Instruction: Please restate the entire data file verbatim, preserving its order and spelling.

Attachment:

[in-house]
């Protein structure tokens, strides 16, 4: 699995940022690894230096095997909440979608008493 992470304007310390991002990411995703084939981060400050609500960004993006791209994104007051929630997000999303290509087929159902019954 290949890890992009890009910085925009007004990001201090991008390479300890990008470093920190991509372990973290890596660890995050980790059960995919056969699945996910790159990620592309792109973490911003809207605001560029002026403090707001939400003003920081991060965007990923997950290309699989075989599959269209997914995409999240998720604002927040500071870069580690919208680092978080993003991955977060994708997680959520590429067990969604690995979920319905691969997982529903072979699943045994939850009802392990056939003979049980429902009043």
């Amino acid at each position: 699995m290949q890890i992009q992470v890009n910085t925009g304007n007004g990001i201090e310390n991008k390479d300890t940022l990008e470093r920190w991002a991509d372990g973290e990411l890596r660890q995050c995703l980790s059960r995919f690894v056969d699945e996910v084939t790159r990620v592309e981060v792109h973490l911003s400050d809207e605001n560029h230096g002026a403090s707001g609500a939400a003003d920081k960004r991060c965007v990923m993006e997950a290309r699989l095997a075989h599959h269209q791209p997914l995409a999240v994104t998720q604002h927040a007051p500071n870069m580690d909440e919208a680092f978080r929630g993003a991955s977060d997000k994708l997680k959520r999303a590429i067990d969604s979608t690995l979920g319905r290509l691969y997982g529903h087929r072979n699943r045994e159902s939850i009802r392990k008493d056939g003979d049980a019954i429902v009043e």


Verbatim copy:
[in-house]
């Protein structure tokens, strides 16, 4: 699995940022690894230096095997909440979608008493 992470304007310390991002990411995703084939981060400050609500960004993006791209994104007051929630997000999303290509087929159902019954 290949890890992009890009910085925009007004990001201090991008390479300890990008470093920190991509372990973290890596660890995050980790059960995919056969699945996910790159990620592309792109973490911003809207605001560029002026403090707001939400003003920081991060965007990923997950290309699989075989599959269209997914995409999240998720604002927040500071870069580690919208680092978080993003991955977060994708997680959520590429067990969604690995979920319905691969997982529903072979699943045994939850009802392990056939003979049980429902009043």
């Amino acid at each position: 699995m290949q890890i992009q992470v890009n910085t925009g304007n007004g990001i201090e310390n991008k390479d300890t940022l990008e470093r920190w991002a991509d372990g973290e990411l890596r660890q995050c995703l980790s059960r995919f690894v056969d699945e996910v084939t790159r990620v592309e981060v792109h973490l911003s400050d809207e605001n560029h230096g002026a403090s707001g609500a939400a003003d920081k960004r991060c965007v990923m993006e997950a290309r699989l095997a075989h599959h269209q791209p997914l995409a999240v994104t998720q604002h927040a007051p500071n870069m580690d909440e919208a680092f978080r929630g993003a991955s977060d997000k994708l997680k959520r999303a590429i067990d969604s979608t690995l979920g319905r290509l691969y997982g529903h087929r072979n699943r045994e159902s939850i009802r392990k008493d056939g003979d049980a019954i429902v009043e």